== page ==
8. R S MacDonald

    Just crossed my mind that David Murray may be able to point you in the right direction.


    i am very pleased the society has restarted i joined in 1980 so i willrejoin shortly i still have my tie so wont need one best wishes to all eagles slainte JOHN ANDERSON

  10. Charlie Duthie

    When I was at school in Edinburgh in the early sixties I was taught piping by Seamus MacNeil and Finlay MacNeil who ran the Edinburgh branch of the College of Piping on Tuesday evenings in Broughton Street School. Once the Higher exams were over in 1962 I was able to go to the Eagle Pipers at the West End Hotel. I remember well Pipemajor Asher opening the upstairs room with its rather “twee” cocktail bar. George Stoddart was always in fine form. Pat Sandeman was such a gentleman who would gave us a tune most evenings. The highlight of the night was always the army pipers down from the castle. On a couple of occasions John D Burgess came. I remember being totally mesmerised by his sets of jigs. I went with my friend Harry Jameson for a couple of years. I occasionally went back to the West End Hotel but sadly lost touch with the Society. I am glad to hear it still flourishes.

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  13. Phil Glancy

    Uncle George introduced me to the Eagle Pipers in the seventies. It was great to see world class pipers helping rank amateurs like myself. It truely was a friendly place.

  14. Ronald Smith

    I remember Hardie’s shop in the Lawnmarket, and The Eagle Pipers’ who met in the bar across the road; I first went there in October 1960 with Christopher MacLennan (‘Chreestian’) from Glenelg who ran The Highland Guest House near Tollcross, and met other piping enthusiasts such as Calum MacPhee, Edward Ross, and Cally Ross, with his wife Dolly, who were regular supporters. On one of the tables was a green fish-shaped jug which gurgled when you poured water from it into your whisky.

    After Gordon Asher retired from The West End Hotel, it was run by Neil Robertson, son of a famous MacBrayne’s skipper known as ‘Squeak’, about whom many stories were told. My favourite was the occasion when a high-ranking RN officer boarded the ferry at Oban, bound for Lochboisdale. It was a dark and stormy night, and the Officer could not resist the urge to visit the Bridge, where Squeak was at the wheel, peering into the pitch blackness ahead, smoking his pipe.
    ‘Where are we, Captain?’ He enquired.
    ‘Somewhere between Barra and Uist’ was the reply.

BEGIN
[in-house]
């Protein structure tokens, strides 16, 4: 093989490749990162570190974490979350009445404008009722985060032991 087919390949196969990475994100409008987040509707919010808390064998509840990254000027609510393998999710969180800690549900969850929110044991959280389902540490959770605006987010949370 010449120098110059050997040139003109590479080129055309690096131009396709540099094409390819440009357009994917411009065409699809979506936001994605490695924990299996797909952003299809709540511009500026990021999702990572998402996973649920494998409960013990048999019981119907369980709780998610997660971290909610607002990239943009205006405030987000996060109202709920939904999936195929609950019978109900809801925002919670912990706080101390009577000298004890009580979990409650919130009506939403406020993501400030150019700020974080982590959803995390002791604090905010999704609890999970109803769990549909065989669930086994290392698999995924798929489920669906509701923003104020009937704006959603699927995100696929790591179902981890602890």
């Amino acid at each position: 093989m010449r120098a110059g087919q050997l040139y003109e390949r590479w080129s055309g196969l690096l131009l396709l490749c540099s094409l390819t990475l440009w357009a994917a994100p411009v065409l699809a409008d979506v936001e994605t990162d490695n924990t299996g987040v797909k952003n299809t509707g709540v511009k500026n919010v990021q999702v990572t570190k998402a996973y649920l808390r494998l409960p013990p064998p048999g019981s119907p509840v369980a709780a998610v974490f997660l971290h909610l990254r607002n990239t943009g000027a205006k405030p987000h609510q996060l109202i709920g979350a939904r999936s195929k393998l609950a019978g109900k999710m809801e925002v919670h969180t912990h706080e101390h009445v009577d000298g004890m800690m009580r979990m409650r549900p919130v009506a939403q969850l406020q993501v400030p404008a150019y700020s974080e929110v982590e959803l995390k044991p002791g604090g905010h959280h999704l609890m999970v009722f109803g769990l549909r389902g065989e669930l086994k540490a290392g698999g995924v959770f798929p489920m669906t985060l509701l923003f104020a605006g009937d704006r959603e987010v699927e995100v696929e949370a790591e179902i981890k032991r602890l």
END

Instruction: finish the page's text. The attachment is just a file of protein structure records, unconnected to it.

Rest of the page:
This was not reassuring; he asked to see a chart.
    ‘It’ll be in that chest’, answered Squeak in his high-pitched voice, not looking around.
    The Officer opened the top drawer, and found maps of various oceans, but nothing local. With growing alarm, he searched through them until he came upon an old, much-used chart of The Minch, and spread it out, locating the islands just named.
    The sea around them was speckled with dots. ‘Captain, are these rocks?’ he said, now quite certain his fate was in the hands of this nonchalant fellow.
    ‘Och, if they’re rocks, we’re buggered for sure’, said Squeak; ‘But if it’s just fly s**t like I think it is, we’re all right.’

  15. Aad Boode

    For my list of PIpe Majors I would like to complete the details of P/M Gordon Asher (5th Bn Seaforth 1942-1945); could anyone tell me his full first/middle name(s), year/place of birth and year/place of death? Your help will be appreciayed. Your help will be appreciated. Aad Boode, Livingston. LivingstonWest Lothian. can reply here or send me an email on : aad (at) blueyonder.co.uk aad@blueyobnder aad@blueyonder.co.uk. a

  16. It is wonderful to find this site. In the early 1970’s, as an American college student I spent several months working in the archives at the School of Scottish Studies (a “field term” away from the US). I was a beginning piper – or wishing to be – and John MacLellan walked me down to Pipe Major George Stoddart’s small teaching studio, introducing me to the man and musician that truly changed my life. I recall sitting with GeorgeStoddart and his lovely wife at an Eagle Pipers competition at the West End Hotel. All so very welcoming. I began a life in traditional music at that time, never looking back to my classical music training. I am grateful for Pipe Major Stoddart’s patient, generous, and deeply musical tutoring.

  17. I planning on being in Edinburgh mid April – mid May this year!
    Thank you for your response, and hope to see you this year!

  18. Michael DeVolder

    I am a tour operator from America bringing over two different groups of 20 next September 2016. I want to see if for two hours or so (yes getting paid) if you could offer a demonstration/school and history lesson about your bagpipe. Then allow my guest to try their hand on it.
    What would you charge? This would happen during the day, again for maybe two hours. If yes, I need to add this to my web site right away for next year.
    Michael DeVolder
    Buckingham Tours